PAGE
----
Tuesday: Crazy


Come on now, who do you, who do you, who do you, who do you think you are,
Ha ha ha bless your soul
You really think you’re in control

Well, I think you’re crazy
I think you’re crazy
I think you’re crazy
Just like me


— excerpt, Crazy by Gnarls Barkley

Why’d I pick this song today? Oh, no reason. Just kind of popped into my head while I was reading through my aggregators.

Ahem. Anyhow…not much time again today, lot of hurry-up-and-wait stuff demanding my time.

Turkey curry buffet

Quick lap around the track

  • BREXIT: IMF cuts UK’s growth forecast (The Guardian) — Really, what the hell did the Leavers expect? Put the brain trust and creative sector into a tailspin as so many are immigrants, and ask them to sustain or expand growth? Completely unrealistic.
  • US-UK RELATIONS: Presser today with Johnson and Kerry (The Guardian) — You watch it. I can’t even with that lying hack Johnson — he spun more crap right to journos’s faces. And nobody takes these two to task over most recent bombings in Syria or Yemen.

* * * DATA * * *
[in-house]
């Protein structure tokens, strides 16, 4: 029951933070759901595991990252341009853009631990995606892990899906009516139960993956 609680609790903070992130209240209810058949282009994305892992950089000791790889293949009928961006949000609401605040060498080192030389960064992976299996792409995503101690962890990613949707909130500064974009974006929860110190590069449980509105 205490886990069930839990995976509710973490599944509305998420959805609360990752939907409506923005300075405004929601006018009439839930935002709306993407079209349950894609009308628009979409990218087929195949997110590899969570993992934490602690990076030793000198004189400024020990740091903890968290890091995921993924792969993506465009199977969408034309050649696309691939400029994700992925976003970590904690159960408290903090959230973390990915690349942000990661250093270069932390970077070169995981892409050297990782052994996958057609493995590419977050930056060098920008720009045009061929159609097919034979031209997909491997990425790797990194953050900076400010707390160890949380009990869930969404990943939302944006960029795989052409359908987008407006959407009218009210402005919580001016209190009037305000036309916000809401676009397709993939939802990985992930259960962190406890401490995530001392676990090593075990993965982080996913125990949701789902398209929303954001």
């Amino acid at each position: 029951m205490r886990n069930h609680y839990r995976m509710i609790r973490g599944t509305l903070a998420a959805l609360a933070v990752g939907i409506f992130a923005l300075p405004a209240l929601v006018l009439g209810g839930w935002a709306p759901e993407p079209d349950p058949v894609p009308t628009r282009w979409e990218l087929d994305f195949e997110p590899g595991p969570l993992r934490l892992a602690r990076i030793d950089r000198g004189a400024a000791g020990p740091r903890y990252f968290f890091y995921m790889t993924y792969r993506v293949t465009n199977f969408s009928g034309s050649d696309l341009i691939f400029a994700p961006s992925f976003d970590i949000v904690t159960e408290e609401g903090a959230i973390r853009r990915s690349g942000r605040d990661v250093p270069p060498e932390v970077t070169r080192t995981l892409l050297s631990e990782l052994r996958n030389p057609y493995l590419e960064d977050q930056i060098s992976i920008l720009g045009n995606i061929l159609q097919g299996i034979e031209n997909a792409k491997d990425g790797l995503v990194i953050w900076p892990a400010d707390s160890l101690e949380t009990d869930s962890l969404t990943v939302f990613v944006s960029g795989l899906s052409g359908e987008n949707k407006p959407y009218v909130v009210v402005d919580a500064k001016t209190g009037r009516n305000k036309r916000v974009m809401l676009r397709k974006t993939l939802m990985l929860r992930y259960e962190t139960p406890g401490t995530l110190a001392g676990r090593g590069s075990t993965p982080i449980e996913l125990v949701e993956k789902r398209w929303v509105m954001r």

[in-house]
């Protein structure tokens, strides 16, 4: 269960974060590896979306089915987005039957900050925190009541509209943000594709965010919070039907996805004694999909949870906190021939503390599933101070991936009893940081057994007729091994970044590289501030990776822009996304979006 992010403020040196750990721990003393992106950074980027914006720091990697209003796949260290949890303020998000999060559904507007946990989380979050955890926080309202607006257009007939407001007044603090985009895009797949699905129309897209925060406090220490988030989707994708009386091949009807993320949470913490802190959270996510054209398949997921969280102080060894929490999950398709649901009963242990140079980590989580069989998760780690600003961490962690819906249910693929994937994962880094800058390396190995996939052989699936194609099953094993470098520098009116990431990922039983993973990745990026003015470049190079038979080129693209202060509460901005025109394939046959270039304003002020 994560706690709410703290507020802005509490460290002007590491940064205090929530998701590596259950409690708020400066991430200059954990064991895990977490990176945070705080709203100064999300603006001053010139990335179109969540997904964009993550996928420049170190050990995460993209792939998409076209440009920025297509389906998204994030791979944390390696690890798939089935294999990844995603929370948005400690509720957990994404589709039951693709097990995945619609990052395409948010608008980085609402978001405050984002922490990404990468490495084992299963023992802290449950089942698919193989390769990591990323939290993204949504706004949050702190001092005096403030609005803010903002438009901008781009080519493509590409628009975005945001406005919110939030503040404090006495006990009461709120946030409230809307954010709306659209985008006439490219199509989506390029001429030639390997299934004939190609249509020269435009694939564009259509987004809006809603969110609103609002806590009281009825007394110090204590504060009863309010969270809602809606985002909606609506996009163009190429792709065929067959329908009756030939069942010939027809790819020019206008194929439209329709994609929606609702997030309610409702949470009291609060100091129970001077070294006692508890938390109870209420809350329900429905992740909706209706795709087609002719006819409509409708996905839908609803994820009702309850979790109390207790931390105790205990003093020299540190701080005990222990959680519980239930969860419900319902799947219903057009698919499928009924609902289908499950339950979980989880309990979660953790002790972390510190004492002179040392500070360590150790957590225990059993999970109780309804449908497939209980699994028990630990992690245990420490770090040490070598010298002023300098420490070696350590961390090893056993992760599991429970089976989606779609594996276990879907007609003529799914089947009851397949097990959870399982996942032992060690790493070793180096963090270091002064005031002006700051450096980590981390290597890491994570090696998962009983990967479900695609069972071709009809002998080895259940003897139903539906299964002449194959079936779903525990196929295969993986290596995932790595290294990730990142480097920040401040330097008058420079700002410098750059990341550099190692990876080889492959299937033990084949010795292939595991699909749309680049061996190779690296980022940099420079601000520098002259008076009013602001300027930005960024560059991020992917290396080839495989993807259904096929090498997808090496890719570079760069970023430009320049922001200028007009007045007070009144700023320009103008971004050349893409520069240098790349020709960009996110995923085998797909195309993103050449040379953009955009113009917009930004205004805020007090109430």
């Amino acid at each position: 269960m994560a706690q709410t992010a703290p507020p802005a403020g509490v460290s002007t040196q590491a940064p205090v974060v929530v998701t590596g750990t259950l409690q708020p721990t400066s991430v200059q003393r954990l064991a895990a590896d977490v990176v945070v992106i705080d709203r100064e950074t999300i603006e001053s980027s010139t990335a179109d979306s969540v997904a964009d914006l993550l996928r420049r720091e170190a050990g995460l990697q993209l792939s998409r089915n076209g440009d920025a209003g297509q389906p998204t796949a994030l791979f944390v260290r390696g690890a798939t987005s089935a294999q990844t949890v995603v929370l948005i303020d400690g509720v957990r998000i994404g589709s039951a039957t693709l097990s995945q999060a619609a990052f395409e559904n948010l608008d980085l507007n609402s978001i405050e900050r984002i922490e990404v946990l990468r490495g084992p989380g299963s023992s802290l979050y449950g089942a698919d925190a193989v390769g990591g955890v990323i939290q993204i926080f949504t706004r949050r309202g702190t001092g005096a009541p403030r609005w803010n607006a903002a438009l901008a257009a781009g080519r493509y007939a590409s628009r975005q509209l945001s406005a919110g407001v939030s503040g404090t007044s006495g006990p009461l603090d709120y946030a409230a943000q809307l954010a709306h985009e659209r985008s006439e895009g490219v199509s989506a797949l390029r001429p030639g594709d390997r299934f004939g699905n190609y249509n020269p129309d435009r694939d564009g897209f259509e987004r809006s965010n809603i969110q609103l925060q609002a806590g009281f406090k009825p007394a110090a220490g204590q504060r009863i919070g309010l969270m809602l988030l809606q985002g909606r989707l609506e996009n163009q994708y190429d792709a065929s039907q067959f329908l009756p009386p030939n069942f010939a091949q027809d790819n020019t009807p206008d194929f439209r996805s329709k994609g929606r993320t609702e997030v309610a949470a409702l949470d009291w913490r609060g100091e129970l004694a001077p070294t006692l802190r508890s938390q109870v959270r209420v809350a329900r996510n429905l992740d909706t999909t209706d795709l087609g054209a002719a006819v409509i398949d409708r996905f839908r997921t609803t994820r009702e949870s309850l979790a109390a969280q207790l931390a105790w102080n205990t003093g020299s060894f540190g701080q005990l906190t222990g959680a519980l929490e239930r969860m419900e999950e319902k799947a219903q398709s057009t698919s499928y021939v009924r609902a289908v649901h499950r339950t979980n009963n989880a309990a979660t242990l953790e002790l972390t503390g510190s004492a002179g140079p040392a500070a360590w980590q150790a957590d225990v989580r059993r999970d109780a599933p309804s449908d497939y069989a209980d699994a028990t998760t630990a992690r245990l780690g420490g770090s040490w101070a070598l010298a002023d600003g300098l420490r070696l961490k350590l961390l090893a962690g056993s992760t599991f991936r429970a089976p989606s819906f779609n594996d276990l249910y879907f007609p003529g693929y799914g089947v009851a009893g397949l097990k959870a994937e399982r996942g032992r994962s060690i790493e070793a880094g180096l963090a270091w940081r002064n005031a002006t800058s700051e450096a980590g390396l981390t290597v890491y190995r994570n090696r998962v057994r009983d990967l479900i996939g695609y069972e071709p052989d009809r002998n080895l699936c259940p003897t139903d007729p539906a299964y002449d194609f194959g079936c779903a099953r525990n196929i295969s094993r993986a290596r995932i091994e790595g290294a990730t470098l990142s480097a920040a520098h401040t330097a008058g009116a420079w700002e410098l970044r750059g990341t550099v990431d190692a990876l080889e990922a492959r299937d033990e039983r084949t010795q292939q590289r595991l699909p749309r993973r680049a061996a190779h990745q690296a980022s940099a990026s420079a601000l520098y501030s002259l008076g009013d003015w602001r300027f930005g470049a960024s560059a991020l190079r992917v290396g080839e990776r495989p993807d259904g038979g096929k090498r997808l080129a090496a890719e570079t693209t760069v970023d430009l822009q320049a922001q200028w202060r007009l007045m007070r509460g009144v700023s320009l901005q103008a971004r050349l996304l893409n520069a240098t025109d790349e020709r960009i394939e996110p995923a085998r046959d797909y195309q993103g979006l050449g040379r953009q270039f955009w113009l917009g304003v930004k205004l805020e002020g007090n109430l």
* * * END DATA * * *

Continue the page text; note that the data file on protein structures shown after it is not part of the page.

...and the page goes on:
• ZIKA: CDC studying unusual case of UT caretaker infected by Zika (CDC.gov) — The elderly Utah man who died of Zika recently somehow infected his caretaker with the virus without sexual contact. Mosquitoes may have been involved, but UT isn’t home to known carriers Aedes aegypti and albopictus species. The deceased, however, had a viral load 100,000 times greater than the average Zika patient. What?!
  • EARTHQUAKES: Earthquake swarm continues in San Benito County, California (NBC Bay Area) — 24 quakes in 24 hours based on report published about two hours ago. The affected area is west of Silicon Valley and the San Andreas fault line.
  • POLICE REFORMS: Hire more women: one of several known solutions to police racism and abuse (Yes! Magazine) — Take note of the gender of police accused and charged with abuse and killing of unarmed civilians. Body cameras, greater diversity matching community, and openness to research also included in solutions.

That’s all I have time for now. See you tomorrow!